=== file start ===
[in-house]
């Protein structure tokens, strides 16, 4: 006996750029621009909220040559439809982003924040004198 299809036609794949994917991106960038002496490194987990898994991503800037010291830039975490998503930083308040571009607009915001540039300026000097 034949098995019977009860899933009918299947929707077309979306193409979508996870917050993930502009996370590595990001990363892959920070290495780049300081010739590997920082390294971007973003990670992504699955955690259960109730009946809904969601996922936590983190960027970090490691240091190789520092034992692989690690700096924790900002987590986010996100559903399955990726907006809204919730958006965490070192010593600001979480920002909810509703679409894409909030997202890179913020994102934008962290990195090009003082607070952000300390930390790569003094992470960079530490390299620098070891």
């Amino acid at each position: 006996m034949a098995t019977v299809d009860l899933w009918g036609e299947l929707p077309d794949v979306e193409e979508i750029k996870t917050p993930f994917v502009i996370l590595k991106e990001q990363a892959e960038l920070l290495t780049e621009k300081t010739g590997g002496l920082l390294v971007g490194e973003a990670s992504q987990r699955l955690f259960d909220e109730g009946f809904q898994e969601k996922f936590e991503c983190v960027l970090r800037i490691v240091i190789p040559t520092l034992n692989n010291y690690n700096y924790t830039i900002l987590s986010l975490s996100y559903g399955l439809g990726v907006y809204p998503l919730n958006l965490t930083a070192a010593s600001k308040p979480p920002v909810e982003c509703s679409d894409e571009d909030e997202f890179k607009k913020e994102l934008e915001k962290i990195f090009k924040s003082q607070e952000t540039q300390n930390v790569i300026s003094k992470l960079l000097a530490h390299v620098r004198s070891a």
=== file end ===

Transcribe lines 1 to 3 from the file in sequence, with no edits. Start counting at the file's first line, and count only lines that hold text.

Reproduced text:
[in-house]
């Protein structure tokens, strides 16, 4: 006996750029621009909220040559439809982003924040004198 299809036609794949994917991106960038002496490194987990898994991503800037010291830039975490998503930083308040571009607009915001540039300026000097 034949098995019977009860899933009918299947929707077309979306193409979508996870917050993930502009996370590595990001990363892959920070290495780049300081010739590997920082390294971007973003990670992504699955955690259960109730009946809904969601996922936590983190960027970090490691240091190789520092034992692989690690700096924790900002987590986010996100559903399955990726907006809204919730958006965490070192010593600001979480920002909810509703679409894409909030997202890179913020994102934008962290990195090009003082607070952000300390930390790569003094992470960079530490390299620098070891």
């Amino acid at each position: 006996m034949a098995t019977v299809d009860l899933w009918g036609e299947l929707p077309d794949v979306e193409e979508i750029k996870t917050p993930f994917v502009i996370l590595k991106e990001q990363a892959e960038l920070l290495t780049e621009k300081t010739g590997g002496l920082l390294v971007g490194e973003a990670s992504q987990r699955l955690f259960d909220e109730g009946f809904q898994e969601k996922f936590e991503c983190v960027l970090r800037i490691v240091i190789p040559t520092l034992n692989n010291y690690n700096y924790t830039i900002l987590s986010l975490s996100y559903g399955l439809g990726v907006y809204p998503l919730n958006l965490t930083a070192a010593s600001k308040p979480p920002v909810e982003c509703s679409d894409e571009d909030e997202f890179k607009k913020e994102l934008e915001k962290i990195f090009k924040s003082q607070e952000t540039q300390n930390v790569i300026s003094k992470l960079l000097a530490h390299v620098r004198s070891a």